GUY RAZ, HOST:
If you want to know what time it is, a smart way to do so is call the U.S. Naval Observatory here in Washington, D.C.
(SOUNDBITE OF USNO TIME SERVICE)
ROBERT SIEGEL, HOST:
We owe this accurate timekeeping to a man named Norman Ramsey. Ramsey died Friday at age 96. It was his scientific research in the years following World War II that revolutionized how we keep track of time.
RAZ: Now, before his breakthrough, clock time was based on the age-old observation of the Earth whirling around the sun. That gave us the year. We divided that into days, hours, minutes, seconds, Norman Ramsey changed that.
SIEGEL: After the Second World War, Ramsey found himself at Harvard experimenting with measurements of electromagnetic radiation being absorbed by molecules and atoms. From this, the idea of an atomic clock was born. We no longer looked up to the cosmos for time, instead we drilled down to the inner workings of the cesium atom. Deep in that atom, a pulsating nine billion oscillations per second provided a new basis for clock time.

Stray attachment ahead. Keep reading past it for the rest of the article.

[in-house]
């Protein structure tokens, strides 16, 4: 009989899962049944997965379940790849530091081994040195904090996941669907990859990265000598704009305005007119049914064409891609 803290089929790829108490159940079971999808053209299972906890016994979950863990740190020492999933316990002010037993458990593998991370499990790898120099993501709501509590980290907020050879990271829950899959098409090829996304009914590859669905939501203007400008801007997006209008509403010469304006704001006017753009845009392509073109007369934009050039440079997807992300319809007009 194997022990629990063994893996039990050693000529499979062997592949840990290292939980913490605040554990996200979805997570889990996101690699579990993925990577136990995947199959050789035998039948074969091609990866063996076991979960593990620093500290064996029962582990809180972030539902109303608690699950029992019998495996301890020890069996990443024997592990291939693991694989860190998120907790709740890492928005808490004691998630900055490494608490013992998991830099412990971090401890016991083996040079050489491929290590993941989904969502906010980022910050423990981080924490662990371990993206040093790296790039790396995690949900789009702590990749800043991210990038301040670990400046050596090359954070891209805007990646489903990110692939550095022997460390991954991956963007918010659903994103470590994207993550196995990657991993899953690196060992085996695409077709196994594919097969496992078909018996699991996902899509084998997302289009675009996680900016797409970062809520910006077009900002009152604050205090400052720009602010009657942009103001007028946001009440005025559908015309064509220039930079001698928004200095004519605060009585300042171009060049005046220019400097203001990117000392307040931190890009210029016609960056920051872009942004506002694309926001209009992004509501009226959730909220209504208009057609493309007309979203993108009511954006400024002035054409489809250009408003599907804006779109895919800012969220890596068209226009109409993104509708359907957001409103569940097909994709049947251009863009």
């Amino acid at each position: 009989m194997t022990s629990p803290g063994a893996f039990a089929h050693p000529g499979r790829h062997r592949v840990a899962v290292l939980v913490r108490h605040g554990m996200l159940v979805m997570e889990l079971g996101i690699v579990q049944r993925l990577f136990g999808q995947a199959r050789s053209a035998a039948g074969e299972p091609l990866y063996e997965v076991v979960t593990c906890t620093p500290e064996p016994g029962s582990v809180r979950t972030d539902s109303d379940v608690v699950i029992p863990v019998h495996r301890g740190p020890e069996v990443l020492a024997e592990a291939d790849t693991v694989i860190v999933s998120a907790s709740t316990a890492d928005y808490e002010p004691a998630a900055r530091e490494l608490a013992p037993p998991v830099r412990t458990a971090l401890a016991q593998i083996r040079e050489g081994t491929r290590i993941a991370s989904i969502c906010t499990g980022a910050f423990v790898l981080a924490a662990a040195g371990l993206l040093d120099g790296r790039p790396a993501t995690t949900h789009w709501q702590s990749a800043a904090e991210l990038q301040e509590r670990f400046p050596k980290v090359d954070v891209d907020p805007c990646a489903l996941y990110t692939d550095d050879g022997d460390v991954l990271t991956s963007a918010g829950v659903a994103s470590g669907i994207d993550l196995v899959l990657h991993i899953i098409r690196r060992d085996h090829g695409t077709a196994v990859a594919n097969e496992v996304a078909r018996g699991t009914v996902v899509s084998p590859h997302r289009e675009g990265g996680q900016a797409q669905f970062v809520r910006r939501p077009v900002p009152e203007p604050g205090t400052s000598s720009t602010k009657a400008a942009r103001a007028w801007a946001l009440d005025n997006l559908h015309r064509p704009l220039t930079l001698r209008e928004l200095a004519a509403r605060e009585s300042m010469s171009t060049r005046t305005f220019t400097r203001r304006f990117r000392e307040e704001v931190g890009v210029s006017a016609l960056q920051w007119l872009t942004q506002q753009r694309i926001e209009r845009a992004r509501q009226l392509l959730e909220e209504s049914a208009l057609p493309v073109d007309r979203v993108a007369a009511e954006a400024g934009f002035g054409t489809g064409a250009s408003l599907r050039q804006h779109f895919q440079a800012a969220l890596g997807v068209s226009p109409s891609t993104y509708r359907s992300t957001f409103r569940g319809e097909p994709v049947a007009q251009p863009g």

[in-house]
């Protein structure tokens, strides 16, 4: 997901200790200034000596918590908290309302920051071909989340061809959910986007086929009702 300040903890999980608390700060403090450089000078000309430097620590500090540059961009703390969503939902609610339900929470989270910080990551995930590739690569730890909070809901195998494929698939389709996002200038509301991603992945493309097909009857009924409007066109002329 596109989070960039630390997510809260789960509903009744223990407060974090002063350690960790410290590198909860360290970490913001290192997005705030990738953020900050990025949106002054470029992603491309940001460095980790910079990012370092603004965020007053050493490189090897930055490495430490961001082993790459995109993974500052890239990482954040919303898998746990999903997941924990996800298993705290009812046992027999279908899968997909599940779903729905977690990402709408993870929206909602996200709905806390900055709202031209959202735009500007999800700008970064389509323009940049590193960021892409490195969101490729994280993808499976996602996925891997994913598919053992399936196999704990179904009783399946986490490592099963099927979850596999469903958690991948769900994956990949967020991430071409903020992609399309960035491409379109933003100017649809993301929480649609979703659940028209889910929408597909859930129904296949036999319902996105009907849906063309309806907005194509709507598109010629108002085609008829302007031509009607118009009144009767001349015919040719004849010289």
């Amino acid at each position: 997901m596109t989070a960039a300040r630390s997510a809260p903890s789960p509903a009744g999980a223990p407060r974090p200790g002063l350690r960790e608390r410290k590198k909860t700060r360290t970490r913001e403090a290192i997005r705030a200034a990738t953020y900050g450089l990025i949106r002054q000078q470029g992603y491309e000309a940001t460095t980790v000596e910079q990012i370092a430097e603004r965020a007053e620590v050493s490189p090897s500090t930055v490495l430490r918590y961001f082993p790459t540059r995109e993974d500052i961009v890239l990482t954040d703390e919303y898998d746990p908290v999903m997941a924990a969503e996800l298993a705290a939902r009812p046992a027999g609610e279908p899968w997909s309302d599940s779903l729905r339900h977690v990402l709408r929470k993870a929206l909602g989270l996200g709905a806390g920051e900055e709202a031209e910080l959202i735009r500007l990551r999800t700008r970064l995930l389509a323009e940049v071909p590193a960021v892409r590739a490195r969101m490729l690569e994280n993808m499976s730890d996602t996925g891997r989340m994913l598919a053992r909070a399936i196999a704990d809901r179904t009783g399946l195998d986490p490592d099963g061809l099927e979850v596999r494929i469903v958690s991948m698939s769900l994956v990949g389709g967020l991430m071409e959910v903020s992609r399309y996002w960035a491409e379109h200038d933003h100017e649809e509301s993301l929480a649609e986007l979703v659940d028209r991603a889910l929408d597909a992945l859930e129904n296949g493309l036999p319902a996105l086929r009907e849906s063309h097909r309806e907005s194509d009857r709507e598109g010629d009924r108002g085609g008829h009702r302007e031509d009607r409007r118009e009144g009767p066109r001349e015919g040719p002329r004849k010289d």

RAZ: By the way, Ramsey's research wasn't just useful in clocks. It also led to nuclear magnetic resonance, the machines we know as MRI used by doctors. Later in his career, Ramsey helped found the world renowned Fermilab in Chicago. Adrienne Kolb is Fermilab's historian. She says Ramsey was instrumental in convincing the federal government to support the research there.
ADRIENNE KOLB: Norman, with his sensitivities for a national laboratory, was able to reach out to everyone and convince them that this was the way to go. That we needed a national laboratory to allow the researchers throughout the country and indeed the world to operate at the highest energies to produce next generation of scientists for America.
SIEGEL: She was speaking of Norman Ramsey, 1989 Nobel Laureate in Physics and the father of the atomic clock. He died Friday at his home in Massachusetts at age 96. Transcript provided by NPR, Copyright NPR.